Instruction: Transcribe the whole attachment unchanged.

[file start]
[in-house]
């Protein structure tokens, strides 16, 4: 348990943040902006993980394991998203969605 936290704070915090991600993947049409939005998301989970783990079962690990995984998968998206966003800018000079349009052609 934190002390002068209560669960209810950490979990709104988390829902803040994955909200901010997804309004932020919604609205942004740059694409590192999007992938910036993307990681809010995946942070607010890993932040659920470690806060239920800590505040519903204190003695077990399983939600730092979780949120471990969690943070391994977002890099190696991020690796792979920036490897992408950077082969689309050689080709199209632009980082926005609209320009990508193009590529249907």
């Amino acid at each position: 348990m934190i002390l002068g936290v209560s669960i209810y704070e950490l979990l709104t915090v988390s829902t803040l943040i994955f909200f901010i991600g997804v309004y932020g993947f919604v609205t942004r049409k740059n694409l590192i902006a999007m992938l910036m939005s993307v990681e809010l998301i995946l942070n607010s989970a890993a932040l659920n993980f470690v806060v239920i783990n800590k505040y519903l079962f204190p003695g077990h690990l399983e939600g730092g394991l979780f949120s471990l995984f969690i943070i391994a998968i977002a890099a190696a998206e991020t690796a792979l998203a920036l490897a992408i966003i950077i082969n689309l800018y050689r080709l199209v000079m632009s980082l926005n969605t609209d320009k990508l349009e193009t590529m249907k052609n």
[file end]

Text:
[in-house]
């Protein structure tokens, strides 16, 4: 348990943040902006993980394991998203969605 936290704070915090991600993947049409939005998301989970783990079962690990995984998968998206966003800018000079349009052609 934190002390002068209560669960209810950490979990709104988390829902803040994955909200901010997804309004932020919604609205942004740059694409590192999007992938910036993307990681809010995946942070607010890993932040659920470690806060239920800590505040519903204190003695077990399983939600730092979780949120471990969690943070391994977002890099190696991020690796792979920036490897992408950077082969689309050689080709199209632009980082926005609209320009990508193009590529249907």
């Amino acid at each position: 348990m934190i002390l002068g936290v209560s669960i209810y704070e950490l979990l709104t915090v988390s829902t803040l943040i994955f909200f901010i991600g997804v309004y932020g993947f919604v609205t942004r049409k740059n694409l590192i902006a999007m992938l910036m939005s993307v990681e809010l998301i995946l942070n607010s989970a890993a932040l659920n993980f470690v806060v239920i783990n800590k505040y519903l079962f204190p003695g077990h690990l399983e939600g730092g394991l979780f949120s471990l995984f969690i943070i391994a998968i977002a890099a190696a998206e991020t690796a792979l998203a920036l490897a992408i966003i950077i082969n689309l800018y050689r080709l199209v000079m632009s980082l926005n969605t609209d320009k990508l349009e193009t590529m249907k052609n």